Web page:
On the flip side, companies may feel cause for concern. For instance, some fear introducing transparency about salaries may confuse why one employee is being paid more than another. This is especially true if the differences in responsibilities aren’t immediately obvious to workers. Needless to say, this could unduly cause employee dissatisfaction.
Change is Coming - Here’s How to Prepare
With more and more states enacting pay transparency laws, the discussion is increasingly likely to flip from if your business should disclose salaries to when.
Historically, the secrecy surrounding compensation has enabled businesses to exploit talented workers (i.e., paying them far less than they’re worth).
This is why it’s a good idea for companies paying their worker's fair compensation to voluntarily opt in to pay transparency. This ensures you remain ahead of the curve and that your company has one less hoop to jump through should your state enact pay transparency legislation.
Here’s how to prepare:
The first and most crucial step is to look at what you’re currently paying employees. Then, assess those numbers against average salaries. The best way to do this is to undergo compensation analysis to get an insight into average market salaries for the roles, skills and locations in question.
While this requires lots of research, fortunately, there are tools available that can instantly provide this answer. For example, LaborIQ software provides comprehensive salary reports specific to the location, industry and company size. As a result, you can pinpoint the current compensation demands and how wages are predicted to rise over time. With this benchmark data at your fingertips, you can easily compare your salary offers to the market and budget for compensation changes accordingly. Then, once you know you’re offering a fair salary, you can confidently begin to reveal your pay scales on job ads.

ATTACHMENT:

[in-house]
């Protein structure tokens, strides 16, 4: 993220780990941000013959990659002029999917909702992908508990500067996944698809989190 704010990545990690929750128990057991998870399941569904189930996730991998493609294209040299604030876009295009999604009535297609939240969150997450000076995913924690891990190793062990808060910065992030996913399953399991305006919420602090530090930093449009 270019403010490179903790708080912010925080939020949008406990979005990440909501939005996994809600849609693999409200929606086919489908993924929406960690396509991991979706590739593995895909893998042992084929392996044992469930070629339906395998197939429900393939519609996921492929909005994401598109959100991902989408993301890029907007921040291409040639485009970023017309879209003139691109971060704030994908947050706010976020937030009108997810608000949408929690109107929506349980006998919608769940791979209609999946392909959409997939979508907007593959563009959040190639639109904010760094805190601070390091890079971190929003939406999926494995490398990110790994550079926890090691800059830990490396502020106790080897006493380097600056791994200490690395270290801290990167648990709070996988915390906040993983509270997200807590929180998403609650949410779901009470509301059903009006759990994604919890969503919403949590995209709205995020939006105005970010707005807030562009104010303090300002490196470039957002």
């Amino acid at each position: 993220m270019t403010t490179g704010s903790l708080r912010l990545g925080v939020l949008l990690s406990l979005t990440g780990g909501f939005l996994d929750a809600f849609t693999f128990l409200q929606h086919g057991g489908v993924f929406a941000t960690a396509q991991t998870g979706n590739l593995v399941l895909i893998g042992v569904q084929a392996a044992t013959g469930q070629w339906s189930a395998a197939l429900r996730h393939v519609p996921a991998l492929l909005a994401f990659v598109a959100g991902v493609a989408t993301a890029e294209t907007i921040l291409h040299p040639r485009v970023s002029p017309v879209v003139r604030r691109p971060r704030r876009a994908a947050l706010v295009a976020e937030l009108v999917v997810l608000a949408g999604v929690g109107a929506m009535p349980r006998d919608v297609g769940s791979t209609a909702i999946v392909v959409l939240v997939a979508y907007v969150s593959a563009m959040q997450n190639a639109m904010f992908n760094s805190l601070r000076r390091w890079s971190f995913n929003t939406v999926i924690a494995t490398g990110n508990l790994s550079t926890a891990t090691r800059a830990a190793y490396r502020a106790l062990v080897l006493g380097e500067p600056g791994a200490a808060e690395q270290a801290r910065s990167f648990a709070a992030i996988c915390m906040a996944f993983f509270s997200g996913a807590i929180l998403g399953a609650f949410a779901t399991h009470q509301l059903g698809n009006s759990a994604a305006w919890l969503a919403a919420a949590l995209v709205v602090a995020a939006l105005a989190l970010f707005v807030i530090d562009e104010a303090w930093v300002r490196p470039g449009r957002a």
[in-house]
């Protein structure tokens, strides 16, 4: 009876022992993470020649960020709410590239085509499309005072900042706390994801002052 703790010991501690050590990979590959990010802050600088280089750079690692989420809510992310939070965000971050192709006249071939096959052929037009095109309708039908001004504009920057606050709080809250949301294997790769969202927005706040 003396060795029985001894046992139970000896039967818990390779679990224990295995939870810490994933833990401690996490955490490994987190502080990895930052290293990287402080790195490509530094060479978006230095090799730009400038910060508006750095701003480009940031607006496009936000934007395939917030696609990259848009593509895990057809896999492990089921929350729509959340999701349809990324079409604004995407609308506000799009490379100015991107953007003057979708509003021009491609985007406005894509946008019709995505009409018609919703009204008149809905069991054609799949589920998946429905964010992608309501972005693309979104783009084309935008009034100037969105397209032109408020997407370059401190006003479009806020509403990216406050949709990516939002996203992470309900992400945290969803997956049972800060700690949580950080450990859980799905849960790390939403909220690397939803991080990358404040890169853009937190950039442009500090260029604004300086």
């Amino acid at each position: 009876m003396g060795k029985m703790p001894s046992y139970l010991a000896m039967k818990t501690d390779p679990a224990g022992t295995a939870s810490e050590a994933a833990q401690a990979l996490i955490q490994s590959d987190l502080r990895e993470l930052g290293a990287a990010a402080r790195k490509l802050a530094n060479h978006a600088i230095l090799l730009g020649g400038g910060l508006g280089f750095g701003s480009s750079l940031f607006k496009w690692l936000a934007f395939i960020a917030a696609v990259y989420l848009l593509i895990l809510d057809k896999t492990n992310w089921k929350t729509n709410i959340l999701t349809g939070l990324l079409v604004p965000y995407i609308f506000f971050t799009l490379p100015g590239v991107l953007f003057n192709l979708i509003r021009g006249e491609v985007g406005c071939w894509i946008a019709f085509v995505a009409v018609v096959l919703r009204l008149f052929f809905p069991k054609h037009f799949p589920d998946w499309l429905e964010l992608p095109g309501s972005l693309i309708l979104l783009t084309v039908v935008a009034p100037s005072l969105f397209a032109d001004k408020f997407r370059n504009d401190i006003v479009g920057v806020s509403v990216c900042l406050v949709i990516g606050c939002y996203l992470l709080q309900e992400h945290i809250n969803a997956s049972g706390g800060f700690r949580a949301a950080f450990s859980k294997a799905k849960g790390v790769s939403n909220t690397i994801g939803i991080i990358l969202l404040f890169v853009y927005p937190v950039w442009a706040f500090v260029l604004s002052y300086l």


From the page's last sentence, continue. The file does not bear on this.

What if You Can’t Increase Salaries?
Impending pay transparency laws are most frightening to businesses that can’t afford to pay their employees competitive rates. So what can you do to embrace transparency without fearing the loss of your employees?
One answer is to offer benefits other than pay. For instance, flexibility in remote working can make a big difference. You could also make the role more appealing by providing frequent professional development opportunities and workplace mentorship programs.
Another solution is to use regional compensation data to hire employees remotely from areas where the living costs are lower. This may enable you to pay a lower salary while offering your staff competitive pay rates.
Pay Transparency Will Continue to Accelerate in 2022
The movement toward better pay transparency isn’t slowing down. In fact, additional states, including Massachusetts and South Carolina, are considering similar laws facilitating the disclosure of pay ranges to job applicants.
These laws protect employees and operate in the spirit of fairness and honesty. With compensation analysis tools, businesses can confidently prepare and provide better pay transparency and remain competitive.
Learn more about how our compensation software can help your organization prepare for pay transparency changes and design compensation packages that can help recruit and retain top talent.